We have repeatedly asserted that public school teachers in Hawaii are underpaid.
That said, the Hawaii State Teachers Association's rejection of a contract offer that would have restored the 5 percent pay cut instructors received was a mistake - both tactically and economically.
The rejected contract would have also given teachers 2 percent raises in each of the next two school years.
At a time when many workers are still making less than they were before the recession, teachers will not receive much sympathy from their fellow citizens for rejecting a plan that offered raises.
True, the proffered contract will not get the teachers where they should be on pay. But that will take years and a long series of contracts.
HSTA is wrong when it suggests the state is operating at a surplus. Technically, that may be true but it discounts the billions of dollars of underfunded pensions for public workers the state faces.
The HSTA is also committing a public relations blunder by refusing to resume negotiations with the state until next month. It makes the union appear arrogant.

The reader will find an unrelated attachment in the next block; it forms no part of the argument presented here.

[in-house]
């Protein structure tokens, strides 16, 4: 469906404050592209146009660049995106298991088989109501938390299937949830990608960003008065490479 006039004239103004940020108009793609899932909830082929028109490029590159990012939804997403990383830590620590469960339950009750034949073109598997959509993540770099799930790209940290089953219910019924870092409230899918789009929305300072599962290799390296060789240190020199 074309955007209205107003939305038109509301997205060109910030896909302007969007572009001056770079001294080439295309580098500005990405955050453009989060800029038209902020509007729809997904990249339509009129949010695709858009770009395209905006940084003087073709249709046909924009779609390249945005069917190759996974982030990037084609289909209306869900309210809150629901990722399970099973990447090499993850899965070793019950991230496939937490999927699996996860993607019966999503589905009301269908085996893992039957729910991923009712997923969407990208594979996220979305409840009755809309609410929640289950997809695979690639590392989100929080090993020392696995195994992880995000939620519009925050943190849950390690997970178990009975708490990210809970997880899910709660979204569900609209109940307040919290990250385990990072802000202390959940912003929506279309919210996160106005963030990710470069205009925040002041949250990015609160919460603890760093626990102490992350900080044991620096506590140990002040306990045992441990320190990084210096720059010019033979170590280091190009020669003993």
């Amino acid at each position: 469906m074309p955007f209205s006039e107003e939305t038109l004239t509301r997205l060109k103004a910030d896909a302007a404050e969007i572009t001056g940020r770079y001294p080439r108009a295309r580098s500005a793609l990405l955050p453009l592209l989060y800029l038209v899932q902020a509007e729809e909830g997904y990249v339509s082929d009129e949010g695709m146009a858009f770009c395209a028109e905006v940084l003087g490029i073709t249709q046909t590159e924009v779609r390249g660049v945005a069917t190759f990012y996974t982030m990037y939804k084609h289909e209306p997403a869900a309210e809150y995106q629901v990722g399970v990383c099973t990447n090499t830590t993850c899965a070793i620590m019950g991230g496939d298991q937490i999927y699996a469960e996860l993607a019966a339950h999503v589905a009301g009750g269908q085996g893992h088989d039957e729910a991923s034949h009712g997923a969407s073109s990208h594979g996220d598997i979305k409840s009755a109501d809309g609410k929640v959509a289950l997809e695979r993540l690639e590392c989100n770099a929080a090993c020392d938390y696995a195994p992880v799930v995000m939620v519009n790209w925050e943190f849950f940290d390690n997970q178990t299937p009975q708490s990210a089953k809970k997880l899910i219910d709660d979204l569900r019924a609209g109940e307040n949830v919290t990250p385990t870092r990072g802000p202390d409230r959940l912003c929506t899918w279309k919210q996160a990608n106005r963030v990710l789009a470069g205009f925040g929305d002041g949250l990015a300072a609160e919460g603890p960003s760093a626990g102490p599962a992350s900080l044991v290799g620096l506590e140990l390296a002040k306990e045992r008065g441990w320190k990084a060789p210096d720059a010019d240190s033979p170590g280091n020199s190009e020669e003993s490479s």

The state's offer has now expired and we hope this is not deja vu - the last time the union rejected an offer, it ended up working under "last, best and final" conditions imposed by the governor. It then tried to revisit the rejected offer only to have the state say it was no longer valid.
If indeed there is a "fiscal cliff" in January, this just-spurned offer may look like a dream contract.
We'd urge HSTA to resume talks immediately. The timing is very bad for drawing lines in the sand.
* Editorials reflect the opinion of the publisher.